Top 10: Things To Do in Savannah, Georgia

Beautiful Savannah: Spared by General Sherman on his infamous “March to the Sea,” the city still resonates with graceful antebellum charm.  Featured in many popular films including Midnight in the Garden of Good and Evil and Forrest Gump, Savannah is famous for its oak trees draped in Spanish moss, elegant […]

Beautiful Savannah: Spared by General Sherman on his infamous “March to the Sea,” the city still resonates with graceful antebellum charm.  Featured in many popular films including Midnight in the Garden of Good and Evil and Forrest Gump, Savannah is famous for its oak trees draped in Spanish moss, elegant eighteenth and nineteenth century buildings, and slower pace of life. There’s plenty to occupy every visitor to the city. Below is my list of the top ten things to do when visiting Savannah, Georgia.

1) Relax at Forsyth Park – The centerpiece and probably most photographed sight in all of Savannah is the stunning white, cast-iron fountain located at the north end of this thirty-acre park. Modeled after the fountain at the Place de la Concorde in Paris, the fountain in Forsyth Park was added in 1858. The park also features a majestic Confederate Memorial, honoring the men who gave their lives fighting for the Confederacy (or as it’s sometimes referred to, “The War of Northern Aggression.”) Broad lawns, iron benches, playgrounds and a café—all surrounded by tree-lined pathways—add to the Southern charm.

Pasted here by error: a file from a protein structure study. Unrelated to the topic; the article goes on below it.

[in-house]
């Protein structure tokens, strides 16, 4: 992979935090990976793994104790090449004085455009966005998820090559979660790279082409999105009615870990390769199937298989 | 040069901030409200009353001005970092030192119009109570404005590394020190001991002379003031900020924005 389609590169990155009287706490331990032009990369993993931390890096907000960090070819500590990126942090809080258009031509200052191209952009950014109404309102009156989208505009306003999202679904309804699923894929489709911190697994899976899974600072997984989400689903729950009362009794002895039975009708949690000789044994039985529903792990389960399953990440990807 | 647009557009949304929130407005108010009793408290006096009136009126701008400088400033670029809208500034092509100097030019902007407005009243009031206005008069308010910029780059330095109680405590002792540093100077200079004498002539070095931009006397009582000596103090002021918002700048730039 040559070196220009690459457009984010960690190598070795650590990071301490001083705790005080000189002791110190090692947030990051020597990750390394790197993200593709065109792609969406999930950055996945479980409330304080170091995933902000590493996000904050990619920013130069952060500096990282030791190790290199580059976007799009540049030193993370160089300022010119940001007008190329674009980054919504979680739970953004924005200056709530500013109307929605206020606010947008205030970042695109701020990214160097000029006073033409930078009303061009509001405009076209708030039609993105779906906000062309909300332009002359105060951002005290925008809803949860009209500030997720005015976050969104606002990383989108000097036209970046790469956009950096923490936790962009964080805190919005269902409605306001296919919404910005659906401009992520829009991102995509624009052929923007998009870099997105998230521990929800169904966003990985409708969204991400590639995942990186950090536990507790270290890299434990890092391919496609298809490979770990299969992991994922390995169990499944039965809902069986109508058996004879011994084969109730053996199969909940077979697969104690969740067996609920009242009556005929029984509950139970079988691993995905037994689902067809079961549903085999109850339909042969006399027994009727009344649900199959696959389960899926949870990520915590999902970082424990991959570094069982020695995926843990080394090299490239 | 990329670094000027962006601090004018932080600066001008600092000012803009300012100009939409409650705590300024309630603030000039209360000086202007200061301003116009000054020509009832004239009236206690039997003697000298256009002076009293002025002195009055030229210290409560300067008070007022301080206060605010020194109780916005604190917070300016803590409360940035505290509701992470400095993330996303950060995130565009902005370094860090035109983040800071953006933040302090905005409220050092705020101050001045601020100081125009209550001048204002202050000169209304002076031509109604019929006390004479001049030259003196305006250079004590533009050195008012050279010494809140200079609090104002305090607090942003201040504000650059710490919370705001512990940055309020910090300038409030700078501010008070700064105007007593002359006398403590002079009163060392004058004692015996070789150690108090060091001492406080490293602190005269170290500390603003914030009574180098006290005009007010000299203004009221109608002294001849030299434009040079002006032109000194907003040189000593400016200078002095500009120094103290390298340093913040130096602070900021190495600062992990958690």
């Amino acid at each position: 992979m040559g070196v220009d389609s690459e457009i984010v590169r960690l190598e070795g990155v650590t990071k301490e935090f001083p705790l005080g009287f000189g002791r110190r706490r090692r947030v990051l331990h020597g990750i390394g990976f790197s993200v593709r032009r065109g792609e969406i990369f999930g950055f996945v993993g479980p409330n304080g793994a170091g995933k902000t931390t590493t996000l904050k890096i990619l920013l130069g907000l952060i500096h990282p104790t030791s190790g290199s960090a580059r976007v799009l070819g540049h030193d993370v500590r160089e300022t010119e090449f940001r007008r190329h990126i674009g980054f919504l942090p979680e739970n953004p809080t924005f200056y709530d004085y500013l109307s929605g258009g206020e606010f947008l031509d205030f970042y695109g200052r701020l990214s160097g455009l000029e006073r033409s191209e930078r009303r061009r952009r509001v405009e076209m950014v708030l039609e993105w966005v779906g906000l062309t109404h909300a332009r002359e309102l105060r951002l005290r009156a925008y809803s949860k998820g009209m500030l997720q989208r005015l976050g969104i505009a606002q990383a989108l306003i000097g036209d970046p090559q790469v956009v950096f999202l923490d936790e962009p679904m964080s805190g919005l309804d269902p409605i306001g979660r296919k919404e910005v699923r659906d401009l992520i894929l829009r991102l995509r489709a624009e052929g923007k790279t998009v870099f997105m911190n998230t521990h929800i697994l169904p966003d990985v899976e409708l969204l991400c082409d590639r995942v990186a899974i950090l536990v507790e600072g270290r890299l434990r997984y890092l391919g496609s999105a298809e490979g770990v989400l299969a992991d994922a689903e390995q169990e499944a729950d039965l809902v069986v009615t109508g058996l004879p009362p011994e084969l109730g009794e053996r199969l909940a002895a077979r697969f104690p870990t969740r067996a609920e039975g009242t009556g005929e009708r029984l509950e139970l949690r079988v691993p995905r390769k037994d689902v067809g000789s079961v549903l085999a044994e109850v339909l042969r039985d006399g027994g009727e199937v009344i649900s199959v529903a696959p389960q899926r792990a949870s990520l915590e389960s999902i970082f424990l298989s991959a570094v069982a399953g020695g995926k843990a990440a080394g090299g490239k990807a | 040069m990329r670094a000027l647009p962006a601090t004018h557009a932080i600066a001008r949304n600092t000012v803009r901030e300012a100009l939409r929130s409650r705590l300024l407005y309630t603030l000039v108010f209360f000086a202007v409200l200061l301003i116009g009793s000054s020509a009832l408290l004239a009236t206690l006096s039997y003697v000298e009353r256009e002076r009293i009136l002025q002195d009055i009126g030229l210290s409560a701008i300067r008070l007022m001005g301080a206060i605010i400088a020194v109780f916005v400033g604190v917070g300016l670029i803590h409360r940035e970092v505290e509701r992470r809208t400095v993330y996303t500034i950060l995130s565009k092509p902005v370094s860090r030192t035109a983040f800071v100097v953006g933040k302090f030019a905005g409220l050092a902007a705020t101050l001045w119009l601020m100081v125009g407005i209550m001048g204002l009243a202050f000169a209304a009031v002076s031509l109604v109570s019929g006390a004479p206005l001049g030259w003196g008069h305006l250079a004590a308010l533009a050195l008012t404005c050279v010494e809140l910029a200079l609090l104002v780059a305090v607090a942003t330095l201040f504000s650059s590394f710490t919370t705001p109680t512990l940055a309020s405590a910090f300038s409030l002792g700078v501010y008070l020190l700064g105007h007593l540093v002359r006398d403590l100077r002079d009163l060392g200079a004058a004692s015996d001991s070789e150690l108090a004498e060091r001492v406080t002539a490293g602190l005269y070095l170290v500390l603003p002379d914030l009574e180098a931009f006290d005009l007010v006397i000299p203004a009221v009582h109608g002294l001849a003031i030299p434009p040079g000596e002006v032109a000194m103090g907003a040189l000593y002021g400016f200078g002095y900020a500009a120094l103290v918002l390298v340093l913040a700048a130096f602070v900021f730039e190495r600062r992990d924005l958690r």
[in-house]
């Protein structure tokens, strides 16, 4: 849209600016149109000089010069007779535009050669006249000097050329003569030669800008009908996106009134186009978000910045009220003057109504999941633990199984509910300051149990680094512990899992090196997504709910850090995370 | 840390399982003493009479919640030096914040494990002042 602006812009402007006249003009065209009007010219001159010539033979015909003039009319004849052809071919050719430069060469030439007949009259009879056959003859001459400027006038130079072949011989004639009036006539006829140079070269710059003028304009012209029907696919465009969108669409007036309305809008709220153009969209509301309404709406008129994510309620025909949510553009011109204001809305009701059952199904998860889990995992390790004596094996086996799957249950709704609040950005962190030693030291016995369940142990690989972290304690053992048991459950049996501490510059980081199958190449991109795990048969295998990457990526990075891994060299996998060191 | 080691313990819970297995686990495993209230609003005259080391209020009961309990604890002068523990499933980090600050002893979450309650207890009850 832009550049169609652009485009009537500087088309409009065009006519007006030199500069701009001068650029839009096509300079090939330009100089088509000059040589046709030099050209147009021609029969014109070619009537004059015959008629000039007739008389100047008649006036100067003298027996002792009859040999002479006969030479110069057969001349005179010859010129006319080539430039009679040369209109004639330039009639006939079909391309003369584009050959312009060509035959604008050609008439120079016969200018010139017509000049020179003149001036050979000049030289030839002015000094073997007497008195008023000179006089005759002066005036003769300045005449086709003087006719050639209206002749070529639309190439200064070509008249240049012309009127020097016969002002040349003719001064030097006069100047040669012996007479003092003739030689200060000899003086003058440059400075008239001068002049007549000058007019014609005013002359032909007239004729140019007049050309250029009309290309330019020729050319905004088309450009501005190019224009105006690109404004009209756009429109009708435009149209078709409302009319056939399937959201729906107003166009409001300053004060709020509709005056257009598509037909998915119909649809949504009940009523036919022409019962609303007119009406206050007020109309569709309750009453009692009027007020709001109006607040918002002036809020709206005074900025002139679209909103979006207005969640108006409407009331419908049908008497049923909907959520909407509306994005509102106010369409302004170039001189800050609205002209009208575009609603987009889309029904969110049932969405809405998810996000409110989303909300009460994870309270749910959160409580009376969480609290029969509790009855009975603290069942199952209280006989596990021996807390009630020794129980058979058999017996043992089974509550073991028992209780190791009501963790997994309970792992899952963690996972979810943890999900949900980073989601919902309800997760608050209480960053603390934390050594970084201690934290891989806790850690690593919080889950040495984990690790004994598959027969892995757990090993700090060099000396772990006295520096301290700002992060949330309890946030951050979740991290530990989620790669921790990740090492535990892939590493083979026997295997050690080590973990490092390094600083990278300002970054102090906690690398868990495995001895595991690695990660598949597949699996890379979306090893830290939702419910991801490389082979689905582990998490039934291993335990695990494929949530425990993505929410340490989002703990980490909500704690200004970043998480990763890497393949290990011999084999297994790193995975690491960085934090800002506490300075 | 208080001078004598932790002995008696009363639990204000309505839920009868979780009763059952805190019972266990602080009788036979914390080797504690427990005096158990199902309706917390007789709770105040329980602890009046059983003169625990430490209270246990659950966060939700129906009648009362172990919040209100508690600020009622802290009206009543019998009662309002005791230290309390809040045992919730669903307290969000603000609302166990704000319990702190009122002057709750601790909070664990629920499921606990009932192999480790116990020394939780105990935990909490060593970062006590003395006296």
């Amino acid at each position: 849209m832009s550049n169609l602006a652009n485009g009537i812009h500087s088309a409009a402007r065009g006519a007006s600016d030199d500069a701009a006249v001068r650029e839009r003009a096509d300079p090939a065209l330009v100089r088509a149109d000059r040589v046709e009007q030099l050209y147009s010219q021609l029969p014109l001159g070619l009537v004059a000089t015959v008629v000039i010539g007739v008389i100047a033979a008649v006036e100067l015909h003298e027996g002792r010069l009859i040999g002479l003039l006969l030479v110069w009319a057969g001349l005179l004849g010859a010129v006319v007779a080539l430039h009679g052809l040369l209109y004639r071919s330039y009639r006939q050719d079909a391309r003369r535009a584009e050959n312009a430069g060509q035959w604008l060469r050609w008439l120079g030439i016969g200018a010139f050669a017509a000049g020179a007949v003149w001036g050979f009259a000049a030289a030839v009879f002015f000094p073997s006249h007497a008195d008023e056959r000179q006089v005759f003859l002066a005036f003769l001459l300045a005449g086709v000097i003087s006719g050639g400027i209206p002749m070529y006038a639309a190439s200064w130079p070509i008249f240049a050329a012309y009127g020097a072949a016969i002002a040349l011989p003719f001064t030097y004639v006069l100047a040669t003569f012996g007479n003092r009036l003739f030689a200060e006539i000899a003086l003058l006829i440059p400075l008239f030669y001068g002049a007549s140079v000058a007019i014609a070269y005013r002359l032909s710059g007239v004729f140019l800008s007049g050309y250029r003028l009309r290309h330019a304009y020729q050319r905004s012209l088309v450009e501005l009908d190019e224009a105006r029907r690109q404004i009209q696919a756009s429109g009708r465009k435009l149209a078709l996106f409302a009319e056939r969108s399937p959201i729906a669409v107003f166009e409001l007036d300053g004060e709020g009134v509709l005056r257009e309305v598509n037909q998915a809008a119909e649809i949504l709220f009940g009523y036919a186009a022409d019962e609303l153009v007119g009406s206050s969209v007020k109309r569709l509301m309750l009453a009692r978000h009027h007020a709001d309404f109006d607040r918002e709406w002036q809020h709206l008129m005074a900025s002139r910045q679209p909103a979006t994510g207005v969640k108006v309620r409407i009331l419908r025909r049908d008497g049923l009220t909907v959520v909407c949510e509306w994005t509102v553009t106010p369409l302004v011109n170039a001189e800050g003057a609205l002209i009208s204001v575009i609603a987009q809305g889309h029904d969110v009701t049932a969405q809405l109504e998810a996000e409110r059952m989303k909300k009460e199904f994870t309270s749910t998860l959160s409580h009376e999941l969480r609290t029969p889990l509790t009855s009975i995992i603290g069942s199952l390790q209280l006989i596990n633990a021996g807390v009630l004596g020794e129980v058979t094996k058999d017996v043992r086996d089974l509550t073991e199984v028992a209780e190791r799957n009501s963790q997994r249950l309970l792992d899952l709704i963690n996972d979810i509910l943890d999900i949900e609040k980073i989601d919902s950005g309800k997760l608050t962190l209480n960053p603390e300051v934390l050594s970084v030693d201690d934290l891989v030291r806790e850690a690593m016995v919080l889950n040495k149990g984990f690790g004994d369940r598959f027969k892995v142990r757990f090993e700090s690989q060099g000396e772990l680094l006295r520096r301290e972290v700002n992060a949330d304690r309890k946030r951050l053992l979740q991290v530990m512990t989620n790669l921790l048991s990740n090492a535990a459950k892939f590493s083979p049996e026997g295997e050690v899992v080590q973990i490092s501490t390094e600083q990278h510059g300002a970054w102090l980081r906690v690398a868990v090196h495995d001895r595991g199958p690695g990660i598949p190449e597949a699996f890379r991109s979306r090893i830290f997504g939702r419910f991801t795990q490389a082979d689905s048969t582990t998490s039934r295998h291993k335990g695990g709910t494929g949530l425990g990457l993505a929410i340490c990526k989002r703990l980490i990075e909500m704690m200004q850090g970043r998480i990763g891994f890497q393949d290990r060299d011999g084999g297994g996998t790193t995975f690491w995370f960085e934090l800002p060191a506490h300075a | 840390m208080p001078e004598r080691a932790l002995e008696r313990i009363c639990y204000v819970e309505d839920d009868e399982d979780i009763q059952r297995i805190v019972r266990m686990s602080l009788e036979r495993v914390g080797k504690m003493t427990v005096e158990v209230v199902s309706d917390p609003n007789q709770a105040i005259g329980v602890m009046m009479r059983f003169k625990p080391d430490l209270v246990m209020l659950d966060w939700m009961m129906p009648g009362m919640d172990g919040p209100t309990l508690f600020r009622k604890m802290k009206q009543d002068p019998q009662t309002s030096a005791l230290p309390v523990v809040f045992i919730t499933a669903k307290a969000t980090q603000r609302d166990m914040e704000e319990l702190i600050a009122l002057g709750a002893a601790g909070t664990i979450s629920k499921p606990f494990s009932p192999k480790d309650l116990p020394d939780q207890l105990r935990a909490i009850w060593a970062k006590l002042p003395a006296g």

2) Admire the Architecture – Visiting Savannah is like stepping back in time. The U.S. Customs House (built in 1848), Savannah Cotton Exchange (1886), and the 23-karat gold-domed City Hall (1906) are among dozens of beautiful historic buildings. Another favorite is the birthplace of Juliette Gordon Low, the founder of the Girl Scouts of America. You can tour the Low House, as well as many other architectural treasures such as the Owens-Thomas House, the Davenport House, and the Mercer House. 

Savannah, Georgia

3) Visit the Cathedral of St. John the Baptist – Poking high above the city’s skyline are the dual steeples of St. John the Baptist Cathedral. Dedicated in 1876, the French Gothic-style edifice serves as Mother Church for the Roman Catholic Diocese of Savannah. A fire ravaged the cathedral in 1898, but in thirteen years it was restored to all of its former glory with the addition of Renaissance-style murals, spectacular stained-glass windows imported from Austria, and a 9,000-pound altar made of Carrara marble. Visitors can tour the cathedral daily between 9 a.m. and 5 p.m. or attend noon Mass, Monday through Saturday. Adjacent to the cathedral is the Colonial Park Cemetery, where you can wander amongst the gravestones of some of the city’s earliest residents. (You may notice that some of the dates on the gravestones seem inaccurate. This is because, during the Civil War, the Union troops maliciously re-carved some of the dates.)